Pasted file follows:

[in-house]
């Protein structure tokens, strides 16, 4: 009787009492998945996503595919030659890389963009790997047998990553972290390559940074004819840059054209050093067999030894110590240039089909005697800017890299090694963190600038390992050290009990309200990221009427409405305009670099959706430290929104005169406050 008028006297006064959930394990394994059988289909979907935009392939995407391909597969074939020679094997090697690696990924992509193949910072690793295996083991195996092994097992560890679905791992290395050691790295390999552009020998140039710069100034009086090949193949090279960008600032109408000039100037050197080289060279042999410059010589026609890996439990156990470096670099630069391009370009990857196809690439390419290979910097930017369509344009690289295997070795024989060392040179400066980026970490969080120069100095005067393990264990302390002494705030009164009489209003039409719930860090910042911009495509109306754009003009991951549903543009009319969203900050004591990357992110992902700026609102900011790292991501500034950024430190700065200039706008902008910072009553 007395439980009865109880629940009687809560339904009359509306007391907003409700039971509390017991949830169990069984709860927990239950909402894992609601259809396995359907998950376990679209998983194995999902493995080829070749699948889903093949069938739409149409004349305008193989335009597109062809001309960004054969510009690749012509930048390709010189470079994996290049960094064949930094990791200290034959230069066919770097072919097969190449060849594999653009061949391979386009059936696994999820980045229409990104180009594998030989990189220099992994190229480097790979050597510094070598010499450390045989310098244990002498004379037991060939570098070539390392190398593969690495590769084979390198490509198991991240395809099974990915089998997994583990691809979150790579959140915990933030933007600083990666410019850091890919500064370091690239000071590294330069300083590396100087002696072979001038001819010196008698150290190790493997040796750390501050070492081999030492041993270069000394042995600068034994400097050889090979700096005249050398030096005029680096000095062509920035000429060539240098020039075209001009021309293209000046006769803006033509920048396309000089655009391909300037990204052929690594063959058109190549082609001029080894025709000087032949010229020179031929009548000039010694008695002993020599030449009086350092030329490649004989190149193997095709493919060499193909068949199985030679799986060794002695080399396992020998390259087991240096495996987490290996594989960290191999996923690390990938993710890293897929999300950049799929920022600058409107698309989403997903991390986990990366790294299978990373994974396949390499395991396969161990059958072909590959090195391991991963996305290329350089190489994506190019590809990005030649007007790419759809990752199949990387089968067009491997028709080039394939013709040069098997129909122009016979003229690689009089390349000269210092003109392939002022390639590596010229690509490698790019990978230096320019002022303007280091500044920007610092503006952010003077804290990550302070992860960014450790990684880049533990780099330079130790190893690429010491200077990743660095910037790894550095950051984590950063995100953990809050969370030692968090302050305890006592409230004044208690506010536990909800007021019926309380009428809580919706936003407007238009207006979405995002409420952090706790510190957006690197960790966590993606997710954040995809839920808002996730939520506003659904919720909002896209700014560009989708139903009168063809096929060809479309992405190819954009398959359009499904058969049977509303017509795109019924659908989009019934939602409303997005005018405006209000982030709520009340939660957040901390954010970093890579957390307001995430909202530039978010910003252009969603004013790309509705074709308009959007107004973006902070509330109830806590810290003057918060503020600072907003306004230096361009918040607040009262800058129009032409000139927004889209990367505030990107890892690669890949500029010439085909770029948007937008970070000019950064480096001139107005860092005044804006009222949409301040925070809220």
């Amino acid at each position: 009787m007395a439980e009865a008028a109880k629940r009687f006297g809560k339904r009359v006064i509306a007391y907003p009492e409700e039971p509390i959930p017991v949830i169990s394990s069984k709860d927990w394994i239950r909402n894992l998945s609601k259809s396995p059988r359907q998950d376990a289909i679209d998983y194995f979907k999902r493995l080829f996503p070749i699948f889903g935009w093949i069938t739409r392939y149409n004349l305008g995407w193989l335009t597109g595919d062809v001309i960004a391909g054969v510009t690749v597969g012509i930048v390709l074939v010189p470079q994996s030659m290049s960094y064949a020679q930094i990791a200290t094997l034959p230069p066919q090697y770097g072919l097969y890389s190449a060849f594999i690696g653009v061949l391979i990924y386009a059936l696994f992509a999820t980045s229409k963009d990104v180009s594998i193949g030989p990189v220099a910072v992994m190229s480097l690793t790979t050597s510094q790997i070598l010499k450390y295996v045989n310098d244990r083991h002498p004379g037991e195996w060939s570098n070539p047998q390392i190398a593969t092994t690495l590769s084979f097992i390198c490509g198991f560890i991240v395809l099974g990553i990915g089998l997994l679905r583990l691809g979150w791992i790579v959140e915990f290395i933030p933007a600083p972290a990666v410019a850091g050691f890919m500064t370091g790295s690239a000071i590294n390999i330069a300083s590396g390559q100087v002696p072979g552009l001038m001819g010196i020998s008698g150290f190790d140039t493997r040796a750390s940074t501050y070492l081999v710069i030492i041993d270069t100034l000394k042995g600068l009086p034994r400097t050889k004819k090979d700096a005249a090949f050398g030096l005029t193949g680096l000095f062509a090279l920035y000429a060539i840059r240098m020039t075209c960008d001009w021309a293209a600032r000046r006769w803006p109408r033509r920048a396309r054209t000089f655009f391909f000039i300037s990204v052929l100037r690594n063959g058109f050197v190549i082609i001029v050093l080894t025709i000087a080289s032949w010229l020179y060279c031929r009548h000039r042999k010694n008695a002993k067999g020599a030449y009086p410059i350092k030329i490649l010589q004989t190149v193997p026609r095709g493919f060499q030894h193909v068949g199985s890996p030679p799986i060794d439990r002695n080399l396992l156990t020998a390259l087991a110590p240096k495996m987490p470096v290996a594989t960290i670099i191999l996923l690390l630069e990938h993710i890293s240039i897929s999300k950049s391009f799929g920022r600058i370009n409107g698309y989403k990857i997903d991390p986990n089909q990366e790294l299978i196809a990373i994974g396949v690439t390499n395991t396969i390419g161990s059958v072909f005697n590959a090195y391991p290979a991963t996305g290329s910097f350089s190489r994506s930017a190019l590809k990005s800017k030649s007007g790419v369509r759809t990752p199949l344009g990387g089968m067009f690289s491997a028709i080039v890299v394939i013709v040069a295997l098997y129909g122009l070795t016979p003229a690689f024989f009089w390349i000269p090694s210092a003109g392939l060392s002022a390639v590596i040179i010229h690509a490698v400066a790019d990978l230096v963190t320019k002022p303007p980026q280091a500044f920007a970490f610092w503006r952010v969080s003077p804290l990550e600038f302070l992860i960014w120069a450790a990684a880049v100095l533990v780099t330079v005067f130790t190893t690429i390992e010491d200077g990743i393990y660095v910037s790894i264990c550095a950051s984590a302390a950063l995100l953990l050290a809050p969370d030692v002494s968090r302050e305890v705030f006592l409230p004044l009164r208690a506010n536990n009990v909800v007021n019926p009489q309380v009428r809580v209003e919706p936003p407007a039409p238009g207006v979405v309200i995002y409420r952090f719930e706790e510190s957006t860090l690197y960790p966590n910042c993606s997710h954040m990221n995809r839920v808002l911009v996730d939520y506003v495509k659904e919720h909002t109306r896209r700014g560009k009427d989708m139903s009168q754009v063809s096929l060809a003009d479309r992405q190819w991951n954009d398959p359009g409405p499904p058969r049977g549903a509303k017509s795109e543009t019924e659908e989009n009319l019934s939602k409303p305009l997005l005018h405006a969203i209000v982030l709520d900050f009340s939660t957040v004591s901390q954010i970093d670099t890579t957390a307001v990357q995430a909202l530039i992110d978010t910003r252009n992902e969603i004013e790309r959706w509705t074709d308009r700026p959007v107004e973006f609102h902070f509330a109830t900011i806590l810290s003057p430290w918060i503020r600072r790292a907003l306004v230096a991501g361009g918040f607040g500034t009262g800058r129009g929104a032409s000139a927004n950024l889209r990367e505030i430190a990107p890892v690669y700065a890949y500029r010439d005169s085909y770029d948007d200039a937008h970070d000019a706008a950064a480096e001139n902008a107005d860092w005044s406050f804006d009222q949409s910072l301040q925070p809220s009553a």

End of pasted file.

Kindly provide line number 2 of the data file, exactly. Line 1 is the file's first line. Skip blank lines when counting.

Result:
């Protein structure tokens, strides 16, 4: 009787009492998945996503595919030659890389963009790997047998990553972290390559940074004819840059054209050093067999030894110590240039089909005697800017890299090694963190600038390992050290009990309200990221009427409405305009670099959706430290929104005169406050 008028006297006064959930394990394994059988289909979907935009392939995407391909597969074939020679094997090697690696990924992509193949910072690793295996083991195996092994097992560890679905791992290395050691790295390999552009020998140039710069100034009086090949193949090279960008600032109408000039100037050197080289060279042999410059010589026609890996439990156990470096670099630069391009370009990857196809690439390419290979910097930017369509344009690289295997070795024989060392040179400066980026970490969080120069100095005067393990264990302390002494705030009164009489209003039409719930860090910042911009495509109306754009003009991951549903543009009319969203900050004591990357992110992902700026609102900011790292991501500034950024430190700065200039706008902008910072009553 007395439980009865109880629940009687809560339904009359509306007391907003409700039971509390017991949830169990069984709860927990239950909402894992609601259809396995359907998950376990679209998983194995999902493995080829070749699948889903093949069938739409149409004349305008193989335009597109062809001309960004054969510009690749012509930048390709010189470079994996290049960094064949930094990791200290034959230069066919770097072919097969190449060849594999653009061949391979386009059936696994999820980045229409990104180009594998030989990189220099992994190229480097790979050597510094070598010499450390045989310098244990002498004379037991060939570098070539390392190398593969690495590769084979390198490509198991991240395809099974990915089998997994583990691809979150790579959140915990933030933007600083990666410019850091890919500064370091690239000071590294330069300083590396100087002696072979001038001819010196008698150290190790493997040796750390501050070492081999030492041993270069000394042995600068034994400097050889090979700096005249050398030096005029680096000095062509920035000429060539240098020039075209001009021309293209000046006769803006033509920048396309000089655009391909300037990204052929690594063959058109190549082609001029080894025709000087032949010229020179031929009548000039010694008695002993020599030449009086350092030329490649004989190149193997095709493919060499193909068949199985030679799986060794002695080399396992020998390259087991240096495996987490290996594989960290191999996923690390990938993710890293897929999300950049799929920022600058409107698309989403997903991390986990990366790294299978990373994974396949390499395991396969161990059958072909590959090195391991991963996305290329350089190489994506190019590809990005030649007007790419759809990752199949990387089968067009491997028709080039394939013709040069098997129909122009016979003229690689009089390349000269210092003109392939002022390639590596010229690509490698790019990978230096320019002022303007280091500044920007610092503006952010003077804290990550302070992860960014450790990684880049533990780099330079130790190893690429010491200077990743660095910037790894550095950051984590950063995100953990809050969370030692968090302050305890006592409230004044208690506010536990909800007021019926309380009428809580919706936003407007238009207006979405995002409420952090706790510190957006690197960790966590993606997710954040995809839920808002996730939520506003659904919720909002896209700014560009989708139903009168063809096929060809479309992405190819954009398959359009499904058969049977509303017509795109019924659908989009019934939602409303997005005018405006209000982030709520009340939660957040901390954010970093890579957390307001995430909202530039978010910003252009969603004013790309509705074709308009959007107004973006902070509330109830806590810290003057918060503020600072907003306004230096361009918040607040009262800058129009032409000139927004889209990367505030990107890892690669890949500029010439085909770029948007937008970070000019950064480096001139107005860092005044804006009222949409301040925070809220």